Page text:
In a comment to this post, Rabbanit Chana Henkin offered readers a copy of R. Yehuda Henkin's article "Contemporary Tzeni'ut" from Tradition 37:3 (Fall 2003). I had forgotten that he addresses this issue in that article. Here is a relevant excerpt (pp. 5-6):
Shema is paradigmatic of all prayers and blessings: none may be recited in the presence of uncovered erva [nakedness] of even rabbinical nature. Is studying Torah permitted in such circumstances? Sefer Yere'im forbids it, and for that reason relies on "et la'asot la-Shem" [emergency negation of the law] for a dispensation to permit Torah study within earshot of the songs of gentile women; he is cited by a number of Rishonim. All the more so, this would apply to tefah [a handbreadth of uncovered nakedness].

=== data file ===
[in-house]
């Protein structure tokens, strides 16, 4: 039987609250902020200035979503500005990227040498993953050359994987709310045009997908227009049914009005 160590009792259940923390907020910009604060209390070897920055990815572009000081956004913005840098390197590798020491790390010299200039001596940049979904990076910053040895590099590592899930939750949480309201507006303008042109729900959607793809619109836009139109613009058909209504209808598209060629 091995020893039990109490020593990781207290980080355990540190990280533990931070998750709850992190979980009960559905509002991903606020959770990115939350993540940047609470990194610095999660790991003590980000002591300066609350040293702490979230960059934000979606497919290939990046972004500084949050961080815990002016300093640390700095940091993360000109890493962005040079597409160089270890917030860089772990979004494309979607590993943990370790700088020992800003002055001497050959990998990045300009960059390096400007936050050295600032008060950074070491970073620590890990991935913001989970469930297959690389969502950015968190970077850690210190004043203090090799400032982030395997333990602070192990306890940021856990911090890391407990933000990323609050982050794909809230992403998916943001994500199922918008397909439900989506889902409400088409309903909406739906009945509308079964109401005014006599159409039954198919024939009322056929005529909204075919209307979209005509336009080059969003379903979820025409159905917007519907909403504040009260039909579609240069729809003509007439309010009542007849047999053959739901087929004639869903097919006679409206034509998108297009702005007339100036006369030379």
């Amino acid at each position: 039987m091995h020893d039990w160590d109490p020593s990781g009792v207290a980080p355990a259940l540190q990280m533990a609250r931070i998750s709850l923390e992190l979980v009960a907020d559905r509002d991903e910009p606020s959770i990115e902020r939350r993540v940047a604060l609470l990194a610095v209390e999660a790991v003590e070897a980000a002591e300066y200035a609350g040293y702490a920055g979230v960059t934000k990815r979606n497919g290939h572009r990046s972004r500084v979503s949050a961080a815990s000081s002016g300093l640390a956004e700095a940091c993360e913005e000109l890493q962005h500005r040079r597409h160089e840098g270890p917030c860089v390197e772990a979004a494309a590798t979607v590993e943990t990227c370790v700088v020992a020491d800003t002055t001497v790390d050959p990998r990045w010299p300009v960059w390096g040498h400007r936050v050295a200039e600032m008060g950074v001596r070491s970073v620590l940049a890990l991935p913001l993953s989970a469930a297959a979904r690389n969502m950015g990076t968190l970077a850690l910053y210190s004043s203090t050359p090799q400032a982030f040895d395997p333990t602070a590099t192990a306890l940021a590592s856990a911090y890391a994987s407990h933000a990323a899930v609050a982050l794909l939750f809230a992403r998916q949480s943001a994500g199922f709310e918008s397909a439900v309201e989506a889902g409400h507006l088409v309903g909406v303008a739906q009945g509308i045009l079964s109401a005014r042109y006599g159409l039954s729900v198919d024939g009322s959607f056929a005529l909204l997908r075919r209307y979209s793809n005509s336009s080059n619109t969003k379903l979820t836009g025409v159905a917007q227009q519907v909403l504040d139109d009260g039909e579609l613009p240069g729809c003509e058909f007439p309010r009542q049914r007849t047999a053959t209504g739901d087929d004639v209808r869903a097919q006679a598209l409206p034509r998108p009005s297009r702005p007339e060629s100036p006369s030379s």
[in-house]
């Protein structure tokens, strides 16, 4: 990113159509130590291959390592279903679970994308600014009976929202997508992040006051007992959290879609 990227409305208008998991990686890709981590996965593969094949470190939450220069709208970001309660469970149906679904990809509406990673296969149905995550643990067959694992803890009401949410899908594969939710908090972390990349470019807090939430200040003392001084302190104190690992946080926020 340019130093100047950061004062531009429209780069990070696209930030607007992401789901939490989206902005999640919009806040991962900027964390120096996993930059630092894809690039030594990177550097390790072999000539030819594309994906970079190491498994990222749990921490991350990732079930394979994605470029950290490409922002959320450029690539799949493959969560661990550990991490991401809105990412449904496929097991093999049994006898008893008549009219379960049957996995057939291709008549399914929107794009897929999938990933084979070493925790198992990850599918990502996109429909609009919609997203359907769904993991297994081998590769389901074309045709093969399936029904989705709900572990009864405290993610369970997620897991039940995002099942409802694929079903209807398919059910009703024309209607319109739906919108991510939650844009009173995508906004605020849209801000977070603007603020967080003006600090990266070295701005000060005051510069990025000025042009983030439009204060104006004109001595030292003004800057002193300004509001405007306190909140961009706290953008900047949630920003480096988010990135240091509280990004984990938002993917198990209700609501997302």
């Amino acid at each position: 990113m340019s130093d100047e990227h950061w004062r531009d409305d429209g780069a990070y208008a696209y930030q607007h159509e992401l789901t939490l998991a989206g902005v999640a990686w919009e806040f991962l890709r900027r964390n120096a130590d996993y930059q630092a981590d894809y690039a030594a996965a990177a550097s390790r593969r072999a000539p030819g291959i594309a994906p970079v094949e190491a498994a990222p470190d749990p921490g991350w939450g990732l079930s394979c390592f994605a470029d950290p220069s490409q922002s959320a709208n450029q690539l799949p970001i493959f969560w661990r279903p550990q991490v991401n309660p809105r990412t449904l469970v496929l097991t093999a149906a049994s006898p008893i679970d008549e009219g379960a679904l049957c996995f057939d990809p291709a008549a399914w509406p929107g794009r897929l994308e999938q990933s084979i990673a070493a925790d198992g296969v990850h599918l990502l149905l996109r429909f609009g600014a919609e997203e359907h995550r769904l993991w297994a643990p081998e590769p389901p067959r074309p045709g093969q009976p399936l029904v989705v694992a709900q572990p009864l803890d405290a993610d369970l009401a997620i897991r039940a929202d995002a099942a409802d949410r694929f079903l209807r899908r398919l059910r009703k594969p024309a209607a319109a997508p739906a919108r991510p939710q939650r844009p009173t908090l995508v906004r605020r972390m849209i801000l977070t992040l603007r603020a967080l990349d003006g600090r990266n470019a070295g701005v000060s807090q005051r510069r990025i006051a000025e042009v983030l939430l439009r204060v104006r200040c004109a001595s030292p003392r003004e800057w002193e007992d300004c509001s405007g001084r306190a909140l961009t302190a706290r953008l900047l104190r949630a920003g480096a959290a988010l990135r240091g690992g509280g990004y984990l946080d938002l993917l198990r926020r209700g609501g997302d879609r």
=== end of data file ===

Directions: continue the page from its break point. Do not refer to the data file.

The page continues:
However, others disagree. Me'iri writes in Berakhot 24a:Seeing a tefah in his wife anywhere that is normally not exposed, prohibits Keri'at Shema but does not prohibit divrei Torah, since seeing causes hirhur.This is also the opinion of sefer ha-Hashlama...
This is important support for permitting men to lecture on Torah and mussar to audiences that include women who are improperly dressed.